California COVID surge shows signs of easing with hospitals strained to brink

  • In US
  • 2021-01-13 02:23:19Z
  • By Reuters

By Steve Gorman

LOS ANGELES (Reuters) - California's COVID-19 surge is showing signs of leveling off after besieging hospitals, emergency services and morgues for weeks, the state's top health official said on Tuesday, although medical staffing continued to founder under the strain.

The number of newly hospitalized coronavirus patients statewide has declined to 2,500 admissions every 24 hours over the past two days, down from 3,500 before, California Health and Human Services Secretary Dr. Mark Ghaly said in an online briefing with reporters.

Ghaly called it "the biggest signal to me that things are beginning to flatten and potentially improve."

He cited several other promising trends, including a slowdown in confirmed daily case numbers - 36,487 reported Tuesday, down from a weekly average of 42,000 cases a day - and a leveling off in the rate of diagnostic tests coming back positive. Moreover, a 5% uptick in COVID patients in hospitals over the past 14 days marked the lowest rate of increase in more than two months, Ghaly said.

The plateau, if sustained, will be welcome relief to healthcare professionals, ambulance teams and funeral workers overwhelmed by a California surge that began in November.

The stress has led to an exodus of hospital staff at Providence St. Mary Medical Center in Apple Valley, California, where coronavirus patients on stretchers lined the corridors on Tuesday and every available intensive care unit bed was filled.


Nurses, doctors, laboratory staff and technicians have been retiring, quitting or going on stress leave in record numbers, said Mendy Hickey, executive director of acute care services.

"It's just too much for them anymore. It's just really taking a toll on people," Hickey said. "We've canceled surgeries, so we have O.R. staff nurses up here helping run codes. We have anesthesia technicians helping us do chest compressions in rooms."

The strain is compounded by the intense nature of the swollen case load.

"It seems like they're sicker than they've ever been before. We have more patients on ventilators than we've ever had at this hospital before in its history," Hickey said.

Kari McGuire, supervisor of palliative care, said she had never seen so much death.

"We're used to being able to hug families, we're used to being able to have that one-on-one interaction with patients, and so much is now done over the phone," McGuire said. "And with the increase of deaths, it's made our job in palliative care much more difficult."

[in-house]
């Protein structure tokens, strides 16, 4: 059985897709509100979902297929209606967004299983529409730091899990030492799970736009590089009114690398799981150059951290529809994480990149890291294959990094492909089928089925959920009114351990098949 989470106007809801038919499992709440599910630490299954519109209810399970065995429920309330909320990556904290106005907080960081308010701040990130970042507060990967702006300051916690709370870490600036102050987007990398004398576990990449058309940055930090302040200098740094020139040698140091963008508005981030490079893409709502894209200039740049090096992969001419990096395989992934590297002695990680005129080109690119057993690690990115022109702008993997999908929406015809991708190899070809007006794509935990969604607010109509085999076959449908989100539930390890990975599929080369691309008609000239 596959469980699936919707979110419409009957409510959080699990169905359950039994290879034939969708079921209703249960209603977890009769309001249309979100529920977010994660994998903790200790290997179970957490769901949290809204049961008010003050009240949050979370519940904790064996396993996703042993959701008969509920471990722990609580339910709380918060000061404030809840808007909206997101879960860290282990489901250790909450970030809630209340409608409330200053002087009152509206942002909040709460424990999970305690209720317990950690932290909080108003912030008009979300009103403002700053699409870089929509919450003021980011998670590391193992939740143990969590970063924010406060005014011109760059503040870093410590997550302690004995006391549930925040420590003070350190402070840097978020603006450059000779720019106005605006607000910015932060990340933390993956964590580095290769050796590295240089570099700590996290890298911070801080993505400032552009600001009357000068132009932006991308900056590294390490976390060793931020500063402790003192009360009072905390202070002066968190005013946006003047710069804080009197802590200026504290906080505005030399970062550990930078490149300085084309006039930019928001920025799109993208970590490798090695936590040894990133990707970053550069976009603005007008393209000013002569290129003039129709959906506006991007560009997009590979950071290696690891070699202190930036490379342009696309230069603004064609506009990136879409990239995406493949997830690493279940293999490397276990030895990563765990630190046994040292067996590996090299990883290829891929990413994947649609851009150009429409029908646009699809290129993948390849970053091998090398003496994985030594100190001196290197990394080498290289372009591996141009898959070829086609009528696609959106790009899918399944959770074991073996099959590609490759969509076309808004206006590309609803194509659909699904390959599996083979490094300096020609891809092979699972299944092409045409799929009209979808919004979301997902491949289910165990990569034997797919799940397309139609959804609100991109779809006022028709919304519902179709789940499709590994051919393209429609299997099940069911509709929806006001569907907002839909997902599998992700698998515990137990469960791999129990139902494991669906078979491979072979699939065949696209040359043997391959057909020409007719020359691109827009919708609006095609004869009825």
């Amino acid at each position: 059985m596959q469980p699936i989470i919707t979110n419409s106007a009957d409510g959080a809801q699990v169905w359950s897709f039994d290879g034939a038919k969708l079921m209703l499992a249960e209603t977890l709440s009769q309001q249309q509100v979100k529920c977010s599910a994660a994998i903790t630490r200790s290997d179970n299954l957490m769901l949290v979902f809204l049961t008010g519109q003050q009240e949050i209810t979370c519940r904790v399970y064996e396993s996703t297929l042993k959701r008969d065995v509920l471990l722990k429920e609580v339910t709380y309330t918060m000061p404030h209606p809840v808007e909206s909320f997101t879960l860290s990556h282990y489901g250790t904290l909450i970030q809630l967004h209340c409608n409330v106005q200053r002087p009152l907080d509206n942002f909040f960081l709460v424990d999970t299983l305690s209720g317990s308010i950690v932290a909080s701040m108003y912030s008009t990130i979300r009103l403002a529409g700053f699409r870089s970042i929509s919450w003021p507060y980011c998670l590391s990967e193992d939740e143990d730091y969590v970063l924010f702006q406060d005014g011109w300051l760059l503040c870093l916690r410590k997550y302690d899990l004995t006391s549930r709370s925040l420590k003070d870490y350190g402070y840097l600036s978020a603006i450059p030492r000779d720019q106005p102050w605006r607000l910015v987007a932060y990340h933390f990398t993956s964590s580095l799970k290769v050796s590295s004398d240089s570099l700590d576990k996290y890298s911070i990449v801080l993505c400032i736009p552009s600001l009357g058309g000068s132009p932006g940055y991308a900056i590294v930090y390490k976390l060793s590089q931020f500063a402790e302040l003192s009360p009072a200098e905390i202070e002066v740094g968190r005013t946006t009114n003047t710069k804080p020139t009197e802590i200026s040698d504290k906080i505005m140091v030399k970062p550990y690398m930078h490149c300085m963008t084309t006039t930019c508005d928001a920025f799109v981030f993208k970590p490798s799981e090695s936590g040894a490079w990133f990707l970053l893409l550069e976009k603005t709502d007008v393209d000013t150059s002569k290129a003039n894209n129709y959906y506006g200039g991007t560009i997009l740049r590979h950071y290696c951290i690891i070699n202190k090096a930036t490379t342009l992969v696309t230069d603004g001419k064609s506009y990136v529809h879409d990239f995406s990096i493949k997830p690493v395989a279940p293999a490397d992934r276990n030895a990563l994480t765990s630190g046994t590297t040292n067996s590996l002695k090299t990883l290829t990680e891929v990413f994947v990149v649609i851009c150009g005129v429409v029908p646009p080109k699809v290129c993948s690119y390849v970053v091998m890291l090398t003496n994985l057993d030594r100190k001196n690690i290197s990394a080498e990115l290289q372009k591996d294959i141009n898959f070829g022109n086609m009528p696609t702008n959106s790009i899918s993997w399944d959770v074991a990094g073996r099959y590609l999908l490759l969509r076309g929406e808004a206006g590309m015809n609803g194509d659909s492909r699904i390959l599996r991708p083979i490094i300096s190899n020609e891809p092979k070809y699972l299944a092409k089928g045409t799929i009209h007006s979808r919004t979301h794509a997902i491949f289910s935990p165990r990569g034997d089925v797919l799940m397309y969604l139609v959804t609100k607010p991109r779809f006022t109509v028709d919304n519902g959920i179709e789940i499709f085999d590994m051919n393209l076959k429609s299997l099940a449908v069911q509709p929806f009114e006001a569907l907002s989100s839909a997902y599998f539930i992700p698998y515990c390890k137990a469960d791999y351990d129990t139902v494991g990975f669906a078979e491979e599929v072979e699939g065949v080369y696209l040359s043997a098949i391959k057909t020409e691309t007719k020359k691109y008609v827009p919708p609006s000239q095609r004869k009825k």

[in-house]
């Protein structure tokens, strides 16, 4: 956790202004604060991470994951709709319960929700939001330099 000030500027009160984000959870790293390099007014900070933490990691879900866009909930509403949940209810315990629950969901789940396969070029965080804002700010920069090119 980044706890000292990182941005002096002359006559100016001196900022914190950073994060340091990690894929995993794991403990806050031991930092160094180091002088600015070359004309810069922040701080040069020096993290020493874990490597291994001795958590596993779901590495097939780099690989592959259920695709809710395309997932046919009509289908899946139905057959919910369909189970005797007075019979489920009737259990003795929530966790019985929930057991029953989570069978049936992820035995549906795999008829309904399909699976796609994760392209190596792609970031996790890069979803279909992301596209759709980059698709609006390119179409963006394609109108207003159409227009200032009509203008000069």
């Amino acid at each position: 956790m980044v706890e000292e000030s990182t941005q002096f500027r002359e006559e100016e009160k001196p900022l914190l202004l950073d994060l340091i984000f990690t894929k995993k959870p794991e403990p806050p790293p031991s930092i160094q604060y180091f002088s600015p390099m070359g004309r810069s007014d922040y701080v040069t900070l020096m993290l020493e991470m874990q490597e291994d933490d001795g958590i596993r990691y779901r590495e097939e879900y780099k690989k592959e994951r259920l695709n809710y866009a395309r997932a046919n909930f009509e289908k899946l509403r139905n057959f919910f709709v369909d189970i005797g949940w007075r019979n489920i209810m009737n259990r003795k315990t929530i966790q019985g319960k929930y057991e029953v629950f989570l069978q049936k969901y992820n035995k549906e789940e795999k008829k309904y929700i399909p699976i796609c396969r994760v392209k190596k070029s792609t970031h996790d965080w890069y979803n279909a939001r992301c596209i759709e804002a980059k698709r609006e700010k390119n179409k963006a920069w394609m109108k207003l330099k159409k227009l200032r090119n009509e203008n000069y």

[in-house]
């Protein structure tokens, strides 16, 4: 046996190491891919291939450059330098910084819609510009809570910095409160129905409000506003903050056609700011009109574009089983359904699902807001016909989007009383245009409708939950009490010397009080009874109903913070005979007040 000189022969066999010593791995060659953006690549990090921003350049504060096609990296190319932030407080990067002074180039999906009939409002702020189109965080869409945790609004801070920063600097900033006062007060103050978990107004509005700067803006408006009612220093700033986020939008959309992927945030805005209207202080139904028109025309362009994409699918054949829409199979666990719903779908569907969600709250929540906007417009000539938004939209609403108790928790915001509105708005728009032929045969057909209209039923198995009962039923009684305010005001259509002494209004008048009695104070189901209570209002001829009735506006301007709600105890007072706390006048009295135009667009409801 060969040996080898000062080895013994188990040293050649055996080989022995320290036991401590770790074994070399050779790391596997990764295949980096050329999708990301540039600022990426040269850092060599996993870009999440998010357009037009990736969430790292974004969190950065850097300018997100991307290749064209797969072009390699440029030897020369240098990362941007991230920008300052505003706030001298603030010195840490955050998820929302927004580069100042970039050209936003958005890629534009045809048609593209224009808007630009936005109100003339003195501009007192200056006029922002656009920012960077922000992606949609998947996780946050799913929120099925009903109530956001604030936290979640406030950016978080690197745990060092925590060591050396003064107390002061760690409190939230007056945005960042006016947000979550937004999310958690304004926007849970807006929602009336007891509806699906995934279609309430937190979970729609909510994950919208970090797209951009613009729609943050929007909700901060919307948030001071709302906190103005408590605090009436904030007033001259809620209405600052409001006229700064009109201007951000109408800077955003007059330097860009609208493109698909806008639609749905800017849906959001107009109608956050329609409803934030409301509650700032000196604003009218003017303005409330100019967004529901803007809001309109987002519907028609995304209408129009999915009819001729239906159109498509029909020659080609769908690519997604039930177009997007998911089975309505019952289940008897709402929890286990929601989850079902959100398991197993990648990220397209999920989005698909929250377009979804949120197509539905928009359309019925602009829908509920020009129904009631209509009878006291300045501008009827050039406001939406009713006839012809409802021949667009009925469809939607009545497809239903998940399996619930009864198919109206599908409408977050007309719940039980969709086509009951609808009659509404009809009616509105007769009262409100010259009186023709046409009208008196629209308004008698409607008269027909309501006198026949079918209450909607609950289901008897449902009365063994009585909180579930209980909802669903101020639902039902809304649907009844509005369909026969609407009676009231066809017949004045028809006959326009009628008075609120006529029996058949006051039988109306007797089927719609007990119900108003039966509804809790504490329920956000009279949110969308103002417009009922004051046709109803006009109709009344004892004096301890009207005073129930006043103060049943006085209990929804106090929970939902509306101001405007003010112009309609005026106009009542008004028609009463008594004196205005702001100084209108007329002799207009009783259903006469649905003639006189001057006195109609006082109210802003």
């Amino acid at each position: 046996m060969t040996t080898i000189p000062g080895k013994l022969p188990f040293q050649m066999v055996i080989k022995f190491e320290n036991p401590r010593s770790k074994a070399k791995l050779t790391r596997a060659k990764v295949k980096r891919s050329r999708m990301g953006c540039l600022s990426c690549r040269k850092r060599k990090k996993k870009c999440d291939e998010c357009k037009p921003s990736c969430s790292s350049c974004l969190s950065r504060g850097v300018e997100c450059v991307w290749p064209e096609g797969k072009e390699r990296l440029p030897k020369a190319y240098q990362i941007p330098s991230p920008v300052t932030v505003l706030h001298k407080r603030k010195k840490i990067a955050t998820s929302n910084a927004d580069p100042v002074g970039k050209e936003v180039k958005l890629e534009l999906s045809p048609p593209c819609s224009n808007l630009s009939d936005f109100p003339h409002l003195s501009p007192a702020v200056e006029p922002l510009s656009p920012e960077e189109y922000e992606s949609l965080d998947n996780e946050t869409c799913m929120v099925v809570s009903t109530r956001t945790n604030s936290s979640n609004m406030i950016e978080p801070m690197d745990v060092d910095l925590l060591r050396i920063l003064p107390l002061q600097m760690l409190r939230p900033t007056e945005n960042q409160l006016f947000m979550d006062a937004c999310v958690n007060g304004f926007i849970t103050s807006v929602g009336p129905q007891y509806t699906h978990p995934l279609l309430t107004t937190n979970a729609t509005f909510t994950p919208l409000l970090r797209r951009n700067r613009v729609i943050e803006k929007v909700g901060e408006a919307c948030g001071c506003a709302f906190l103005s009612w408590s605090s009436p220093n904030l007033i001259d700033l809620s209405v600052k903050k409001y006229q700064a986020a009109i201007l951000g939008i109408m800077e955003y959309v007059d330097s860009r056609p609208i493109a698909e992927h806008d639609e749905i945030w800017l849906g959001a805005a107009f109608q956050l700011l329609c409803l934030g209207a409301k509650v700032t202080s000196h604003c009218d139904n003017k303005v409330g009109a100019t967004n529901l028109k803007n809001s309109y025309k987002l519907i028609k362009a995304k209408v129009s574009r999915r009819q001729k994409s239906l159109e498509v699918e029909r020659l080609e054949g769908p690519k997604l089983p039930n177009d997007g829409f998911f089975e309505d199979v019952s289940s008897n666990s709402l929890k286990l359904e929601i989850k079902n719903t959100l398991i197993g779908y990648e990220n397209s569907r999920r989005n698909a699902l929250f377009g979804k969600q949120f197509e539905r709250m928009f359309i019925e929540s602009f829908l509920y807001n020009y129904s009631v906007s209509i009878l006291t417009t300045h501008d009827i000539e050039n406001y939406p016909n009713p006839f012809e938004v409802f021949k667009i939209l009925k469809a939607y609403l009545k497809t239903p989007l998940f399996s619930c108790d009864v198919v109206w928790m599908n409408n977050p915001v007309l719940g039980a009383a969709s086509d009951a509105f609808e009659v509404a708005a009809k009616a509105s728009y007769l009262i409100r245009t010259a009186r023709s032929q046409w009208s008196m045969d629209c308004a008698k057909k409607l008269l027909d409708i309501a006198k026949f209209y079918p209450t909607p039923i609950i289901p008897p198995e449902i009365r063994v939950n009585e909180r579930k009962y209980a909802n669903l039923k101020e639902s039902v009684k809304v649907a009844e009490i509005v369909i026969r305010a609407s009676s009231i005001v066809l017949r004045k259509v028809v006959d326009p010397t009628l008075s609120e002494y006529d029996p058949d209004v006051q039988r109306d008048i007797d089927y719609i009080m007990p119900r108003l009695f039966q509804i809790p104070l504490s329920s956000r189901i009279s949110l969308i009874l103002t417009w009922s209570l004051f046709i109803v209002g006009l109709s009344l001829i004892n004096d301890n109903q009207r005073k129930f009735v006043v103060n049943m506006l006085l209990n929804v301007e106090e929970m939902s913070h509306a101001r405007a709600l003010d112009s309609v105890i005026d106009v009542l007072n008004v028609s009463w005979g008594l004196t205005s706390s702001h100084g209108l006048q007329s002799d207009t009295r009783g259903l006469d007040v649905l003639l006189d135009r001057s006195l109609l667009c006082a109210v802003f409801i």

California, the nation's most populous state, with some 40 million residents, has emerged as a leading U.S. epicenter of the pandemic despite health officials' re-imposing some of the country's most stringent restrictions on social gatherings and business activity.

COVID-related deaths, considered a "lagging indicator" in the trajectory of the pandemic, have continued to mount steadily in California, crossing the grim milestone of 30,000 to date as of Tuesday, Ghaly said.

The current post-Christmas and New Year's wave of cases, while appearing to be less severe than anticipated, has yet to peak, because many of those infections will end up hitting hospitals, he warned.

He urged the public not to become complacent about mask-wearing, social distancing and other public-health safeguards until vaccines become widely available to the public.

"If you give COVID an inch it will take a mile. So we must keep our guard up," he said.

The return to sweeping stay-at-home orders last month was instituted as spiraling infections drove ICUs to the limits of their capacity, especially in and around Los Angeles, home to about half the state's population, and elsewhere in Southern California.

The state's agricultural heartland in the San Joaquin Valley has also been particularly hard hit. Available ICU capacities in both regions have effectively hovered at zero for weeks.

The San Francisco Bay area is in better shape, but even there the situation remains dire enough that business for cemeteries and mortuaries has soared.

"It's really taxing our systems," said Robert Gordon, president of the Cypress Lawn Cemetery Association in Colma, near San Francisco, which has seen a four-fold increase in demand for services in January over a typical month last year.

"Today we had 10 embalmings, and eight of them were COVID. So it's myself and then two other coworkers I have back there, and it's just nonstop," said Alexandra Petrini, preparation room manager for the embalming department at Cypress Lawn.

"We're all just trying to do the best we can and navigate through this the best we know how," she said.

(Reporting and writing by Steve Gorman in Los Angeles. Additional reporting by Nathan Frandino in Colma, Rollo Ross in Apple Valley and Daniel Trotta in Escondido, California; Editing by Gerry Doyle)


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